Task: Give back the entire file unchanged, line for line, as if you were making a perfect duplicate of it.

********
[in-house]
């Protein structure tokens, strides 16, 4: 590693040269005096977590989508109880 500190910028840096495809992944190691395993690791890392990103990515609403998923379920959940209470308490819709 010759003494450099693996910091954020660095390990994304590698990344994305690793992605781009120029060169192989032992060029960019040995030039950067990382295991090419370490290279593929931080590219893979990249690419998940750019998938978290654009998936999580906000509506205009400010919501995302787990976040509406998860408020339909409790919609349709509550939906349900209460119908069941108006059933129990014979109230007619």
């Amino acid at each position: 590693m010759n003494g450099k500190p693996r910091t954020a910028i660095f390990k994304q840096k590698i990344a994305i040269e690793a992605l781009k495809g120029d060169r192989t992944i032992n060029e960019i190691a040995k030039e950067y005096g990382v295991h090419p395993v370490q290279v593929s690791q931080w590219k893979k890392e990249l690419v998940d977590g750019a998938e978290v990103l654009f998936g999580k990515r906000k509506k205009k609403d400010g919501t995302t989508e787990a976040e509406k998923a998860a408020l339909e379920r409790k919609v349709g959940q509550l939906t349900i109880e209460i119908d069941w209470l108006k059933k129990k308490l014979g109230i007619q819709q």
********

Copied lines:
[in-house]
């Protein structure tokens, strides 16, 4: 590693040269005096977590989508109880 500190910028840096495809992944190691395993690791890392990103990515609403998923379920959940209470308490819709 010759003494450099693996910091954020660095390990994304590698990344994305690793992605781009120029060169192989032992060029960019040995030039950067990382295991090419370490290279593929931080590219893979990249690419998940750019998938978290654009998936999580906000509506205009400010919501995302787990976040509406998860408020339909409790919609349709509550939906349900209460119908069941108006059933129990014979109230007619």
């Amino acid at each position: 590693m010759n003494g450099k500190p693996r910091t954020a910028i660095f390990k994304q840096k590698i990344a994305i040269e690793a992605l781009k495809g120029d060169r192989t992944i032992n060029e960019i190691a040995k030039e950067y005096g990382v295991h090419p395993v370490q290279v593929s690791q931080w590219k893979k890392e990249l690419v998940d977590g750019a998938e978290v990103l654009f998936g999580k990515r906000k509506k205009k609403d400010g919501t995302t989508e787990a976040e509406k998923a998860a408020l339909e379920r409790k919609v349709g959940q509550l939906t349900i109880e209460i119908d069941w209470l108006k059933k129990k308490l014979g109230i007619q819709q």